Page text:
We had the honor of participating in a special event last week on the theme of digital transformation for non-profits. Joining us at NetHope’s Global Summit in Dublin were speakers from Microsoft, Facebook and AWS.
NetHope is an organization that links the world’s largest nonprofits to its most important technology innovators. It was founded in 2001 and works with over 50 global NGOs in 180 countries to improve connectivity, access to IT services and to leverage data for impact. Our CEO Radha Basu was invited to talk about what digital transformation looks like in practice, sharing learnings from our work labeling and enriching the training datasets that power some of the world’s most advanced algorithms.
Radha started by reminding the audience that AI is powered not by code, but by models built from training datasets, which are themselves constructed by humans. Therefore, the quality and effectiveness of an AI tool is hugely dependent on the quality of the human nuance in the training sets.
This is an important insight when thinking about the future of the workforce in an AI-driven world, a theme with broad implications for the social sector. We see it everyday with our clients: the ‘AI Workforce’ is key to accelerating the digital transformation of businesses. Humans alone can accomplish the human-judgment tasks that power the next generation of computing services. To stay one step ahead of machines, the workforce of the future will have to be diverse, agile and scalable. From that point of view, AI is not a threat for future generations of workers, but rather an opportunity to create more jobs and digital inclusion.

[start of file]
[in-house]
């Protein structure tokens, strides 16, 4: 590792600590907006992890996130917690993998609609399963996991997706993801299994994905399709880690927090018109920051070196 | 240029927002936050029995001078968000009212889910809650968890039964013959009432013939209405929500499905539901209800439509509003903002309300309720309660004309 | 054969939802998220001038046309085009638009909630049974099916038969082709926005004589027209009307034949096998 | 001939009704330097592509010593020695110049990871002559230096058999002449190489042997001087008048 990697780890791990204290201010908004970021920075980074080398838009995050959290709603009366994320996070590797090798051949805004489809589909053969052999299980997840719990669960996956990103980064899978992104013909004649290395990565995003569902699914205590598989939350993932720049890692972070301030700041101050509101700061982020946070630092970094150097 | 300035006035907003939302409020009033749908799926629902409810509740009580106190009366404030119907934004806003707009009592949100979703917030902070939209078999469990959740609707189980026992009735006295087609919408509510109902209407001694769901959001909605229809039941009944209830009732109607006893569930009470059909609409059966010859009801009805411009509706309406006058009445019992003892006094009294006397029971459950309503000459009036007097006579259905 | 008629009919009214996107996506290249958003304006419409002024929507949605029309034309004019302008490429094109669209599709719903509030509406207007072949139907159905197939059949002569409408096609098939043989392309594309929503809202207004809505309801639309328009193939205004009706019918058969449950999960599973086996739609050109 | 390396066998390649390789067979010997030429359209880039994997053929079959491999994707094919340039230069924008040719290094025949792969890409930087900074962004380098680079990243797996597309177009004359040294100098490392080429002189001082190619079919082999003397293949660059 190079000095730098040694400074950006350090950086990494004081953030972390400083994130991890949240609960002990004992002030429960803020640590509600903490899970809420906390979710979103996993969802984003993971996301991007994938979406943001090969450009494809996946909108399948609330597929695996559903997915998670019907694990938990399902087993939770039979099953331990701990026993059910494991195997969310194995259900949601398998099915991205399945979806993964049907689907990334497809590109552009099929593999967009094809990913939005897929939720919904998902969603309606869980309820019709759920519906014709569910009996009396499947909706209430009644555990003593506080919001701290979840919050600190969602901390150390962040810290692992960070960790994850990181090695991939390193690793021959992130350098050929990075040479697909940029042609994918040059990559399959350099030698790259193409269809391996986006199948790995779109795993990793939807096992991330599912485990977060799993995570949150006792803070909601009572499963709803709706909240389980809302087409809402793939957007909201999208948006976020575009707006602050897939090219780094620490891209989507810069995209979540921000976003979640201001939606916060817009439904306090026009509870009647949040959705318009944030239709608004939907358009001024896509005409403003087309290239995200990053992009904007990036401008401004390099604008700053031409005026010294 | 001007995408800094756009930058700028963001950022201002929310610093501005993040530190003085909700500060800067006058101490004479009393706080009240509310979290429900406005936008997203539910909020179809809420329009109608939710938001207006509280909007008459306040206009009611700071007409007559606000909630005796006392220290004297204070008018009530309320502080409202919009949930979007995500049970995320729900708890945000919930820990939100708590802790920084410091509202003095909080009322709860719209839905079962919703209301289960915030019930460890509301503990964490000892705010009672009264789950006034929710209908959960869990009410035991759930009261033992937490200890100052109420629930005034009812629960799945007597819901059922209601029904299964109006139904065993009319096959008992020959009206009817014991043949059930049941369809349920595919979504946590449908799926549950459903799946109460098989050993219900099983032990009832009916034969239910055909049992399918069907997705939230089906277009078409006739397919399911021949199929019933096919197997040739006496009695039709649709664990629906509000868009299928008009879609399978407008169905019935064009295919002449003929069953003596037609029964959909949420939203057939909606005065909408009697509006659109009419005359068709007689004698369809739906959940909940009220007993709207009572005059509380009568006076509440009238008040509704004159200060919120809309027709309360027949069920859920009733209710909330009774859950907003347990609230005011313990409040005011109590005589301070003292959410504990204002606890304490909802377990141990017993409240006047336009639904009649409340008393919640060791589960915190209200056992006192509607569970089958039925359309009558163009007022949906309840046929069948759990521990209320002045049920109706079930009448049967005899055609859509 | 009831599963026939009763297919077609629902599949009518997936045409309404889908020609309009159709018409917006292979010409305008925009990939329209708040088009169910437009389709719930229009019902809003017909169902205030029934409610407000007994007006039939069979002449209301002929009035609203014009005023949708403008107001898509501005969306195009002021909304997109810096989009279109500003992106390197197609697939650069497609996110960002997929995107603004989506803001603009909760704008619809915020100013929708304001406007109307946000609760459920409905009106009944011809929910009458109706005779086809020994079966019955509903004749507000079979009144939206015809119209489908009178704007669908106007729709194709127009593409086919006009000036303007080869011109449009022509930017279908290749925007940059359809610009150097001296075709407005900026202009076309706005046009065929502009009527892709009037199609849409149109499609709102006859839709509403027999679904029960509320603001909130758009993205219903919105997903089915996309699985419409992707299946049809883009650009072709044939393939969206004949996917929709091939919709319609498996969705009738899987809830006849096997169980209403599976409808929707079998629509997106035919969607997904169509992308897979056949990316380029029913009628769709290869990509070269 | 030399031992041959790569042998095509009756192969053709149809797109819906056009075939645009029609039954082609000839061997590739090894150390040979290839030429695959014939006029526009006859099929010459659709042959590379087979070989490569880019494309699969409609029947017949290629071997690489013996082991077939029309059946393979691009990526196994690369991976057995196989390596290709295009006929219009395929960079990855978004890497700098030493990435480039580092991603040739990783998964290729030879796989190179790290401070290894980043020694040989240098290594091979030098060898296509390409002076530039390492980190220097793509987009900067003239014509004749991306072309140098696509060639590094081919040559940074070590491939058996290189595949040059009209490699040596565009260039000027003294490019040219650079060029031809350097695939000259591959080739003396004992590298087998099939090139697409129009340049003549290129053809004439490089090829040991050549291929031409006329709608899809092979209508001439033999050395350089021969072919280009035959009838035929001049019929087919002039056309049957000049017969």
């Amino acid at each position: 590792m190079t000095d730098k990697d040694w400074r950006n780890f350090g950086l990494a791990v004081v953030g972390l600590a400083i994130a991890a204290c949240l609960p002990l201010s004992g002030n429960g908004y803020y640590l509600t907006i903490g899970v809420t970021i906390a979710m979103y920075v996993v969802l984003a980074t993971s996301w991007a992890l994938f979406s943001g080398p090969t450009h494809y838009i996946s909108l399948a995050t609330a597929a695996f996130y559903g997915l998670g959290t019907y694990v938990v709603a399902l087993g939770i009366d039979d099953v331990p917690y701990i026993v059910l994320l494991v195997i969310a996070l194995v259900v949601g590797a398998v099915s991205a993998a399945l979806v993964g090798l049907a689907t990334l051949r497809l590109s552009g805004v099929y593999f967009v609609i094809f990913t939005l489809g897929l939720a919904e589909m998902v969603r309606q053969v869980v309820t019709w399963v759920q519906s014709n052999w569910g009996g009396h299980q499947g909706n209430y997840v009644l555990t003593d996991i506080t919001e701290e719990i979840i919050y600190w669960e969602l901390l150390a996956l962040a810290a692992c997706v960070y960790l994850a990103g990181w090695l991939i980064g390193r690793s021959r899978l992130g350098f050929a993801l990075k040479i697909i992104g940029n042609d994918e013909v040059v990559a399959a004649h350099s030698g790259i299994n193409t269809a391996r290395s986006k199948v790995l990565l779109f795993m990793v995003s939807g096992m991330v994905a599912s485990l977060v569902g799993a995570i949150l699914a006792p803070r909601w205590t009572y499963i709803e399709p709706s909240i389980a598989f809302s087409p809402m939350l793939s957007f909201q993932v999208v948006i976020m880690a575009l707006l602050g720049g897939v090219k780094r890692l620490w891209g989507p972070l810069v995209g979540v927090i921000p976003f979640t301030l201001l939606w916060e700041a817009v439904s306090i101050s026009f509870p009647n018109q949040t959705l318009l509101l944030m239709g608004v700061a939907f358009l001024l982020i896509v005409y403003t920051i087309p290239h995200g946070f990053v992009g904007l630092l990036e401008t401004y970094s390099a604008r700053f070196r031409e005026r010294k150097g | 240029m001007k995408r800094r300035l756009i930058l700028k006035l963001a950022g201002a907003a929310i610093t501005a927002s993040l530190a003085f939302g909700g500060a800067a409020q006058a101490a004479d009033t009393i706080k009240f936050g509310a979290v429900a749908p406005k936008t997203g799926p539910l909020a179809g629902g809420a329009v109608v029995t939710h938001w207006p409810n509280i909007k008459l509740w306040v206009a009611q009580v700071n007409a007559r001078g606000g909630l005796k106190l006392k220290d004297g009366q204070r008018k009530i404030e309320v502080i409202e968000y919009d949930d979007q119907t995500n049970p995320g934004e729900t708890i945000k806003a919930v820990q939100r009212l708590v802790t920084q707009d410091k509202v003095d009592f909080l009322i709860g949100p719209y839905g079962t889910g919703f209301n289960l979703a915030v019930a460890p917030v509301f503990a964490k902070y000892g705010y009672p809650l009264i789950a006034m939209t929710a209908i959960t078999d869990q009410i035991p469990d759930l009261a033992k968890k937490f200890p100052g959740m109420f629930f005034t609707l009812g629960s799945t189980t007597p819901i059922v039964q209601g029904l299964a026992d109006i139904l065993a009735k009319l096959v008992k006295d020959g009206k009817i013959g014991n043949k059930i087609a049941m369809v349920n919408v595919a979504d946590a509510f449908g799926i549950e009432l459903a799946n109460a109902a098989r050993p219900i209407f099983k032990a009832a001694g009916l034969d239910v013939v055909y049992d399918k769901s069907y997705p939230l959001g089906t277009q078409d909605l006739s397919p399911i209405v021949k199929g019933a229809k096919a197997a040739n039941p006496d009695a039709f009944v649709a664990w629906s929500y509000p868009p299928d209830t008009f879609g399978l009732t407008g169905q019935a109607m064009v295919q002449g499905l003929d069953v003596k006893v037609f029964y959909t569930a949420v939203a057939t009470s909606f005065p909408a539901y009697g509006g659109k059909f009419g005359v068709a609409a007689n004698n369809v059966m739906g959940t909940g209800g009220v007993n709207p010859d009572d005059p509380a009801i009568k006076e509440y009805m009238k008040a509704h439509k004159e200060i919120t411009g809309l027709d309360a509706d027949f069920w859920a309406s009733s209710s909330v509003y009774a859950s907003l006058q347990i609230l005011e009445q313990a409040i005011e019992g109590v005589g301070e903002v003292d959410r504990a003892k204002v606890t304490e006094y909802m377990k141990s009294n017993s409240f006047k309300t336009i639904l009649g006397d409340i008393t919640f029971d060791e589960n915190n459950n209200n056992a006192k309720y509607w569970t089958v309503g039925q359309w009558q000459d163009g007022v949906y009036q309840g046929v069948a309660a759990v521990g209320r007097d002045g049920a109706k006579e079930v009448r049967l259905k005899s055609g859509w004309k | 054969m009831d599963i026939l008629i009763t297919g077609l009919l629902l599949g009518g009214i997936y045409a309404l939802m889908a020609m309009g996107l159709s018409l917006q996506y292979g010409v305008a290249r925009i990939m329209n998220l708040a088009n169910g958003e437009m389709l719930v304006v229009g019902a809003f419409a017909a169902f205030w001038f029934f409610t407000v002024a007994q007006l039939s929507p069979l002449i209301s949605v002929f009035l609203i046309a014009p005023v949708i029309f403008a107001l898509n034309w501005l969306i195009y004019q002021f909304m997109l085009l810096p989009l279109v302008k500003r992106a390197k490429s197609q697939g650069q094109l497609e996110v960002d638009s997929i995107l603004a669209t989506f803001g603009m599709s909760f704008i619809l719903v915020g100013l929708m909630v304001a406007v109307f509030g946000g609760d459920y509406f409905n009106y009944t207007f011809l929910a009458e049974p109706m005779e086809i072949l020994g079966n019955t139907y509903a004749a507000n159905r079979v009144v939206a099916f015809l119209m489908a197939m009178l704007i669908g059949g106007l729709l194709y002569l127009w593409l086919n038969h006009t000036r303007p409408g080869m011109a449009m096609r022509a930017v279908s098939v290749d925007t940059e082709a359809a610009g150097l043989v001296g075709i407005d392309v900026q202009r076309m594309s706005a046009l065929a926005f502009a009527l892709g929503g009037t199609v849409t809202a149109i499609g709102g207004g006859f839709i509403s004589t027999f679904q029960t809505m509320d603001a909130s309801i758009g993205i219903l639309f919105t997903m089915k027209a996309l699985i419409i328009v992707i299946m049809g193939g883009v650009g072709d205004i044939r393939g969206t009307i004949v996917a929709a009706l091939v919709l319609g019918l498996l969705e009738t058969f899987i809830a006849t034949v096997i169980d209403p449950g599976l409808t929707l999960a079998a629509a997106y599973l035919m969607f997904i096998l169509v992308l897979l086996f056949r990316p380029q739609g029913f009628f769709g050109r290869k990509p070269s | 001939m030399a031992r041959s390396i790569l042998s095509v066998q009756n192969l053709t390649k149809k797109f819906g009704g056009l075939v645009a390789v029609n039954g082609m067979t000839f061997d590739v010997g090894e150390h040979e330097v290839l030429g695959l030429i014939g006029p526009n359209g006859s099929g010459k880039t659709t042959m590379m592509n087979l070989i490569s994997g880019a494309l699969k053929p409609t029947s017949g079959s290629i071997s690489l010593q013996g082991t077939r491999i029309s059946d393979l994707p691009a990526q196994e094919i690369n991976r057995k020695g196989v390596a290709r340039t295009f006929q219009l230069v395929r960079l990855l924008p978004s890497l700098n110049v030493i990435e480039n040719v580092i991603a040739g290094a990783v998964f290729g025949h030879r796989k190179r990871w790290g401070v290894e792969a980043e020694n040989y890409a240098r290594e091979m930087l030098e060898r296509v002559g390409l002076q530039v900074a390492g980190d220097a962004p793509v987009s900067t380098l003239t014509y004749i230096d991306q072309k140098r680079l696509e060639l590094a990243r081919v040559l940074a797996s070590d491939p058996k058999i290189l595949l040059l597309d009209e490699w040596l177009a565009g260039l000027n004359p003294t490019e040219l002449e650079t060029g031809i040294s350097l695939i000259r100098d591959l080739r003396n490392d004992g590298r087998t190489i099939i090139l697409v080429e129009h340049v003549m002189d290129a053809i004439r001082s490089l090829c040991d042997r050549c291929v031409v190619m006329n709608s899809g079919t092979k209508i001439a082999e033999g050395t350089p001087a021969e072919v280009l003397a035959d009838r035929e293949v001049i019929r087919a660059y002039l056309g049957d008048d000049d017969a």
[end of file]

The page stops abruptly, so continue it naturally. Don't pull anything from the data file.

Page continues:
The second part of the talk was dedicated to sharing examples of organisations using AI ‘for good’ in fields like the environment, medicine or to prevent crime. The MAAP project (Monitoring of the Adean Amazon Project) uses high-resolution satellite imagery to detect illegal deforestation in near real-time. Computer Vision is a technology that teaches computers to ‘see’ by feeding them large volumes of images annotated by humans. This technology is used to teach ‘cars’ to see, but can also be put to work to increase the precision and speed of satellite imagery analysis, and therefore improve the effectiveness of preservation efforts.
In the field of medicine, computer vision is already used to automate the detection of cancer cells. This is an extremely cost-effective way of democratising access to advanced diagnostics, for example in lower-income areas.
For non-profits looking to harness the power of AI to scale their impact, Radha charted the following ‘roadmap’: start first by identifying some of the problems with you can solve with AI, then look at your existing data sets. How can you derive insights and action points from their digitisation and labelling? If needed, accelerate data acquisition from the field. When manually labelling or enriching data, look for a large, diverse workforce: this will ensure that your data is more relevant by bringing in different cultural points of view. Finally, partner with universities or researchers looking for use cases at scale: they can help you define and grow your AI workflow with expert guidance.